Paternity - How is Child Support Calculated?
Updated: Mar 24, 2020
Child support is calculated by applying the formula provided in Florida Statute 61.30. There may be exceptions based on the specific facts of your situation but generally, child support is calculated using both parents respective net incomes*, the number of overnights the child or children spend with each respective parent, the cost of and who pays the health insurance premiums, and the cost of and who pays child care and, or, before and after school care. *Florida law identifies what "allowable deductions" are applied to determine each parent's net income.
Child Support is intended to cover children's basic needs such as food, housing, and basic clothing (this does not mean that the parent receiving child support is responsible for purchasing clothing for the other parent's home). Unless specifically agreed to otherwise, the costs of extra-curricular activities and uncovered medical expenses are components of child support and are not normally included in the child support payment. The parents are responsible for paying their pro rata portion of these uncovered expenses.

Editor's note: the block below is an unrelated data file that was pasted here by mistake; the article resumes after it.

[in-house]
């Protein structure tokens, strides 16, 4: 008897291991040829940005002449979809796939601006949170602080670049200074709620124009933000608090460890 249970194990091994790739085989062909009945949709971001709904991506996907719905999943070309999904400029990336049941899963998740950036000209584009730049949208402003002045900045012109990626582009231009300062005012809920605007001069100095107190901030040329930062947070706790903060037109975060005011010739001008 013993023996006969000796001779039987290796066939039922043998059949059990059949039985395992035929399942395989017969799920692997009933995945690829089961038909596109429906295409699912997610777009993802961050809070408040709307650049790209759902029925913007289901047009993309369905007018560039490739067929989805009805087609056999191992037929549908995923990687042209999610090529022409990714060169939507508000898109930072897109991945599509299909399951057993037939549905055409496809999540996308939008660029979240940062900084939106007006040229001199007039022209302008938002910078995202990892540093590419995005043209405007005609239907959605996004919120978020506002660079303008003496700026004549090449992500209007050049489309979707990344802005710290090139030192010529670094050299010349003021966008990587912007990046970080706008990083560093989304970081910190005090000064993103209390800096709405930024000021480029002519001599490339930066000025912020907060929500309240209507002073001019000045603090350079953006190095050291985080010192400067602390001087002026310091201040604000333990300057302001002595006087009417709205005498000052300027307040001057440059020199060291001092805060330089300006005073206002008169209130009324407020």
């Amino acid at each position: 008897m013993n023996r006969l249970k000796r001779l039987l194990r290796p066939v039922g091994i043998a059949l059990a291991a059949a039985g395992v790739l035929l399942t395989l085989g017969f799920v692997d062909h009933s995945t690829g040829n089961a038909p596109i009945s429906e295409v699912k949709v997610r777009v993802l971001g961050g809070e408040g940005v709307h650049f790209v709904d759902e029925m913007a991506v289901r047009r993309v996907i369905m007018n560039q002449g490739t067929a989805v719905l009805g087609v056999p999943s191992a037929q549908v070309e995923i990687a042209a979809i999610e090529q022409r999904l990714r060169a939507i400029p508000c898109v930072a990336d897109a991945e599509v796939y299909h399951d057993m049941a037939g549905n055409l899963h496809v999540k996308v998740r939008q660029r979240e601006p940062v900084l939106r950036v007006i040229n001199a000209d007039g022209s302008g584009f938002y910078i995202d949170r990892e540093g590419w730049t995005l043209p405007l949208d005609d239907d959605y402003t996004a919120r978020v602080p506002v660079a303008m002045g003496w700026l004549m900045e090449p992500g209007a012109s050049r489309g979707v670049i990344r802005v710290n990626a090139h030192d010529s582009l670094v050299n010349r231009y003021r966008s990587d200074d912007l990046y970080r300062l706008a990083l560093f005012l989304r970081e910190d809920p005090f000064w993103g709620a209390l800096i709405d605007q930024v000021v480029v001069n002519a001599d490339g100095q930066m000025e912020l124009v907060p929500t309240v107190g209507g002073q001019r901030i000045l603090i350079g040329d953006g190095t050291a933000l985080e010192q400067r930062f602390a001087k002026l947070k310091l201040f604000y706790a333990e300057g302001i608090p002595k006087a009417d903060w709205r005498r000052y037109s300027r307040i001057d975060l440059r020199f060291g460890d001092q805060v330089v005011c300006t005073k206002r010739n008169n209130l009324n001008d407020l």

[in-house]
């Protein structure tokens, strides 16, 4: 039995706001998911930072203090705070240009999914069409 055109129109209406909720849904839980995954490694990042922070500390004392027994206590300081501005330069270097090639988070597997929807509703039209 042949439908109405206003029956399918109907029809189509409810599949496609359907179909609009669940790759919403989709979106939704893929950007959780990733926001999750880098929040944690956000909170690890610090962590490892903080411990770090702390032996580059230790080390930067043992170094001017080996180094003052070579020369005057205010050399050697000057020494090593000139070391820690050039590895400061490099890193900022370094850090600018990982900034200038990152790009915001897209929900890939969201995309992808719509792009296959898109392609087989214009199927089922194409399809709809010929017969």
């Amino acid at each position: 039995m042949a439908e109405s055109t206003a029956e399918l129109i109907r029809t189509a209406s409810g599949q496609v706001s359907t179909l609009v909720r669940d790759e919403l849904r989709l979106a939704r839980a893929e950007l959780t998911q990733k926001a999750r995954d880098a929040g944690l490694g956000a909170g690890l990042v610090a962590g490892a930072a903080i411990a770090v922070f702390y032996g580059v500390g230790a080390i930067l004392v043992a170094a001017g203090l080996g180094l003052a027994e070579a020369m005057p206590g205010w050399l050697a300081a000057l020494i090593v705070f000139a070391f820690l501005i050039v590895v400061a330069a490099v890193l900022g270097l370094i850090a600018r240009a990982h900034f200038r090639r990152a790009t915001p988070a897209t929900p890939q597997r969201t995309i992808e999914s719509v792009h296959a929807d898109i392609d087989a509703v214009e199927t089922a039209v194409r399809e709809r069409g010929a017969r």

Florida's child support formula is such that even in cases where parents have equal "50-50" timesharing, one parent will likely have to pay the other some form of child support. If equal timesharing cases the higher wage earning parent will likely have to pay the other parent child support and, or pay a disproportionate amount of the child(ren)'s health insurance premiums and, or childcare costs.
Retroactive Child Support. It is important to know that in Paternity cases child support can be awarded retroactively to there date of the child's birth.
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